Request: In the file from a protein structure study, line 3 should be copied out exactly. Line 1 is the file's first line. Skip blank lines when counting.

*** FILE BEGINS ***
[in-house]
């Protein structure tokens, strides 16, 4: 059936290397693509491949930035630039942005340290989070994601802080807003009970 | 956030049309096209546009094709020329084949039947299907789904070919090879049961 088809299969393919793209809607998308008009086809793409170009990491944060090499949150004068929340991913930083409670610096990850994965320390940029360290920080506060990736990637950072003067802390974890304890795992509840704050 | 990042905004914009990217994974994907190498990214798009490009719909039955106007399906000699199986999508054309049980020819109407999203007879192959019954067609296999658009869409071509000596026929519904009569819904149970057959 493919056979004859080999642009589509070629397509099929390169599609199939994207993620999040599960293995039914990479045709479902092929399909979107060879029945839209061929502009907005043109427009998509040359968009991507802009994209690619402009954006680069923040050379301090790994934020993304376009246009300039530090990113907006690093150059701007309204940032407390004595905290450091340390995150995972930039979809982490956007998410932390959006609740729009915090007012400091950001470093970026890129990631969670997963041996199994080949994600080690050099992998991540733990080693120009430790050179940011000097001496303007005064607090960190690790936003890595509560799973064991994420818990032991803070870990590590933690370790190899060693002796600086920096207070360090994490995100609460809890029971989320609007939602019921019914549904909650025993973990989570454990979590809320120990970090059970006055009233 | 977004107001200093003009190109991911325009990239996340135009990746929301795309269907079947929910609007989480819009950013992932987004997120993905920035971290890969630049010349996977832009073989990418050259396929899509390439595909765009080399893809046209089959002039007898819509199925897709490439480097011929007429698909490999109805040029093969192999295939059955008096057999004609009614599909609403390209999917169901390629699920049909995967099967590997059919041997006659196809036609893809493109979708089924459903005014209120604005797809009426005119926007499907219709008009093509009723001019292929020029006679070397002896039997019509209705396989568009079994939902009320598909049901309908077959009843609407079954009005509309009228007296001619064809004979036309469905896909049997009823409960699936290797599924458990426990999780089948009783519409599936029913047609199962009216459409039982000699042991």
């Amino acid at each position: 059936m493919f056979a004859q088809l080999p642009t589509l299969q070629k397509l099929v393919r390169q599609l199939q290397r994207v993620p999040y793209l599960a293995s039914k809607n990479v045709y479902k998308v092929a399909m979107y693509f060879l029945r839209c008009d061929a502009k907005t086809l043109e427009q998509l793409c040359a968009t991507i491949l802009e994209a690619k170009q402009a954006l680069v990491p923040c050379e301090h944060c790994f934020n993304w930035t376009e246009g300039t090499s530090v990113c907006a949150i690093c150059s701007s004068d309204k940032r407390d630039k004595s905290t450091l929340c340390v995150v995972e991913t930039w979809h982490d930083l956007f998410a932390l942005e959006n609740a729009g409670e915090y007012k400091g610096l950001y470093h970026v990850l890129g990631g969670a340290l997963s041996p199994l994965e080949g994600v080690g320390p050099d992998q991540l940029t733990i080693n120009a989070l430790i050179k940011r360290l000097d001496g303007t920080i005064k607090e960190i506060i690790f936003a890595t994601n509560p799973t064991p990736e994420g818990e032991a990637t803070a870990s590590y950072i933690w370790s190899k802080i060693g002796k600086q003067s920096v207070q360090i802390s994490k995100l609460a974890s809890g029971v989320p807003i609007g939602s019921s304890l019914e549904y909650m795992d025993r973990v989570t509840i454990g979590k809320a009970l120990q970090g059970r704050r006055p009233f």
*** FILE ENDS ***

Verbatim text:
């Amino acid at each position: 059936m493919f056979a004859q088809l080999p642009t589509l299969q070629k397509l099929v393919r390169q599609l199939q290397r994207v993620p999040y793209l599960a293995s039914k809607n990479v045709y479902k998308v092929a399909m979107y693509f060879l029945r839209c008009d061929a502009k907005t086809l043109e427009q998509l793409c040359a968009t991507i491949l802009e994209a690619k170009q402009a954006l680069v990491p923040c050379e301090h944060c790994f934020n993304w930035t376009e246009g300039t090499s530090v990113c907006a949150i690093c150059s701007s004068d309204k940032r407390d630039k004595s905290t450091l929340c340390v995150v995972e991913t930039w979809h982490d930083l956007f998410a932390l942005e959006n609740a729009g409670e915090y007012k400091g610096l950001y470093h970026v990850l890129g990631g969670a340290l997963s041996p199994l994965e080949g994600v080690g320390p050099d992998q991540l940029t733990i080693n120009a989070l430790i050179k940011r360290l000097d001496g303007t920080i005064k607090e960190i506060i690790f936003a890595t994601n509560p799973t064991p990736e994420g818990e032991a990637t803070a870990s590590y950072i933690w370790s190899k802080i060693g002796k600086q003067s920096v207070q360090i802390s994490k995100l609460a974890s809890g029971v989320p807003i609007g939602s019921s304890l019914e549904y909650m795992d025993r973990v989570t509840i454990g979590k809320a009970l120990q970090g059970r704050r006055p009233f």